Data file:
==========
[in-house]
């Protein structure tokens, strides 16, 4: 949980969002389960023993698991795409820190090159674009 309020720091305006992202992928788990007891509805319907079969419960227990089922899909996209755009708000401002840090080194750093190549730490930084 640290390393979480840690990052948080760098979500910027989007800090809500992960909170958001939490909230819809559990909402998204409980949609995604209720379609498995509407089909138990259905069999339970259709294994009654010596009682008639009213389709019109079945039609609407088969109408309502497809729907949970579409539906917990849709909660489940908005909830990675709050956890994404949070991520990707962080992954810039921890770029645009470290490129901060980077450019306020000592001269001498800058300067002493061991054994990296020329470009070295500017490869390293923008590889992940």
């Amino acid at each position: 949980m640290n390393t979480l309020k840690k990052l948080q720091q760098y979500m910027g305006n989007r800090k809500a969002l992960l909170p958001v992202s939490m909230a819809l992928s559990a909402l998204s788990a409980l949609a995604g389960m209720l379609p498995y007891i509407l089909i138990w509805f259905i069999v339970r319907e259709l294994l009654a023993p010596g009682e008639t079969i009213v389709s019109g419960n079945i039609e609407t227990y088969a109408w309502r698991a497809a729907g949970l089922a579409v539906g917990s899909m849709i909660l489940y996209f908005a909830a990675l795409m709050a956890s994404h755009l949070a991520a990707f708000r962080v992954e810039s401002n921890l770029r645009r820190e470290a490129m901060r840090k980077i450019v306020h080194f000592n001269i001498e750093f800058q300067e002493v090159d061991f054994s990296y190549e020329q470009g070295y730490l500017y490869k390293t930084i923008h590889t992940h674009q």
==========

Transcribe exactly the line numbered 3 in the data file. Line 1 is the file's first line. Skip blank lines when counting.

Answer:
């Amino acid at each position: 949980m640290n390393t979480l309020k840690k990052l948080q720091q760098y979500m910027g305006n989007r800090k809500a969002l992960l909170p958001v992202s939490m909230a819809l992928s559990a909402l998204s788990a409980l949609a995604g389960m209720l379609p498995y007891i509407l089909i138990w509805f259905i069999v339970r319907e259709l294994l009654a023993p010596g009682e008639t079969i009213v389709s019109g419960n079945i039609e609407t227990y088969a109408w309502r698991a497809a729907g949970l089922a579409v539906g917990s899909m849709i909660l489940y996209f908005a909830a990675l795409m709050a956890s994404h755009l949070a991520a990707f708000r962080v992954e810039s401002n921890l770029r645009r820190e470290a490129m901060r840090k980077i450019v306020h080194f000592n001269i001498e750093f800058q300067e002493v090159d061991f054994s990296y190549e020329q470009g070295y730490l500017y490869k390293t930084i923008h590889t992940h674009q």